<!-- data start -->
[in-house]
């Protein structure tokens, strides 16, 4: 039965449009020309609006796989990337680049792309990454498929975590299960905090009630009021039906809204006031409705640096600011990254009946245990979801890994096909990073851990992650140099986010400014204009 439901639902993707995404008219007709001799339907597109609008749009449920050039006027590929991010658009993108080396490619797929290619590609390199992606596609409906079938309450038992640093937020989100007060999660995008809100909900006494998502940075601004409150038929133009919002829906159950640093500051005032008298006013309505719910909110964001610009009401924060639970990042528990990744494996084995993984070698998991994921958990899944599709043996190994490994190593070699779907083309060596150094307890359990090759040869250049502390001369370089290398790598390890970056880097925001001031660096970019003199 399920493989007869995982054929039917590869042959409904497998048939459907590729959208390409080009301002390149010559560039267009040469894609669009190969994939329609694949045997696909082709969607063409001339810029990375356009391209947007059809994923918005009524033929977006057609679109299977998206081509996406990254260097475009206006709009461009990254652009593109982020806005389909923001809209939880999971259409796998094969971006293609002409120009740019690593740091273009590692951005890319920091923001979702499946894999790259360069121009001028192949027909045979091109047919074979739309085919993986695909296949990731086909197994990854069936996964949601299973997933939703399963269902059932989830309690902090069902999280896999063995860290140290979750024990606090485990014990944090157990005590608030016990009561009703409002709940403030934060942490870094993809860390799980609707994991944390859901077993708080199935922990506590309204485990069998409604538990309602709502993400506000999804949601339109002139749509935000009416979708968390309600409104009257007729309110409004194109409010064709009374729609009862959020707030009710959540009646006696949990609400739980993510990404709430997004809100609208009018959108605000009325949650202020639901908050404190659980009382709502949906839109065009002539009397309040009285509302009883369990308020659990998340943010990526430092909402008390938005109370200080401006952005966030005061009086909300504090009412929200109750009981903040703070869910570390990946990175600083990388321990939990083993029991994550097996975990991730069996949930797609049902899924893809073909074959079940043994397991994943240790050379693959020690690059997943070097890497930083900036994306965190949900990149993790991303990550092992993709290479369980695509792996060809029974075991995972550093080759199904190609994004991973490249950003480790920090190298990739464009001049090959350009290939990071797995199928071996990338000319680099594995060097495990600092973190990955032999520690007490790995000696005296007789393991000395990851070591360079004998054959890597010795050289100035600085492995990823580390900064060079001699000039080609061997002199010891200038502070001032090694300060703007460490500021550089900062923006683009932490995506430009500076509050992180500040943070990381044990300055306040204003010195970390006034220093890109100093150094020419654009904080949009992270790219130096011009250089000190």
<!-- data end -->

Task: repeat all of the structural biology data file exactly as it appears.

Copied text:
[in-house]
């Protein structure tokens, strides 16, 4: 039965449009020309609006796989990337680049792309990454498929975590299960905090009630009021039906809204006031409705640096600011990254009946245990979801890994096909990073851990992650140099986010400014204009 439901639902993707995404008219007709001799339907597109609008749009449920050039006027590929991010658009993108080396490619797929290619590609390199992606596609409906079938309450038992640093937020989100007060999660995008809100909900006494998502940075601004409150038929133009919002829906159950640093500051005032008298006013309505719910909110964001610009009401924060639970990042528990990744494996084995993984070698998991994921958990899944599709043996190994490994190593070699779907083309060596150094307890359990090759040869250049502390001369370089290398790598390890970056880097925001001031660096970019003199 399920493989007869995982054929039917590869042959409904497998048939459907590729959208390409080009301002390149010559560039267009040469894609669009190969994939329609694949045997696909082709969607063409001339810029990375356009391209947007059809994923918005009524033929977006057609679109299977998206081509996406990254260097475009206006709009461009990254652009593109982020806005389909923001809209939880999971259409796998094969971006293609002409120009740019690593740091273009590692951005890319920091923001979702499946894999790259360069121009001028192949027909045979091109047919074979739309085919993986695909296949990731086909197994990854069936996964949601299973997933939703399963269902059932989830309690902090069902999280896999063995860290140290979750024990606090485990014990944090157990005590608030016990009561009703409002709940403030934060942490870094993809860390799980609707994991944390859901077993708080199935922990506590309204485990069998409604538990309602709502993400506000999804949601339109002139749509935000009416979708968390309600409104009257007729309110409004194109409010064709009374729609009862959020707030009710959540009646006696949990609400739980993510990404709430997004809100609208009018959108605000009325949650202020639901908050404190659980009382709502949906839109065009002539009397309040009285509302009883369990308020659990998340943010990526430092909402008390938005109370200080401006952005966030005061009086909300504090009412929200109750009981903040703070869910570390990946990175600083990388321990939990083993029991994550097996975990991730069996949930797609049902899924893809073909074959079940043994397991994943240790050379693959020690690059997943070097890497930083900036994306965190949900990149993790991303990550092992993709290479369980695509792996060809029974075991995972550093080759199904190609994004991973490249950003480790920090190298990739464009001049090959350009290939990071797995199928071996990338000319680099594995060097495990600092973190990955032999520690007490790995000696005296007789393991000395990851070591360079004998054959890597010795050289100035600085492995990823580390900064060079001699000039080609061997002199010891200038502070001032090694300060703007460490500021550089900062923006683009932490995506430009500076509050992180500040943070990381044990300055306040204003010195970390006034220093890109100093150094020419654009904080949009992270790219130096011009250089000190």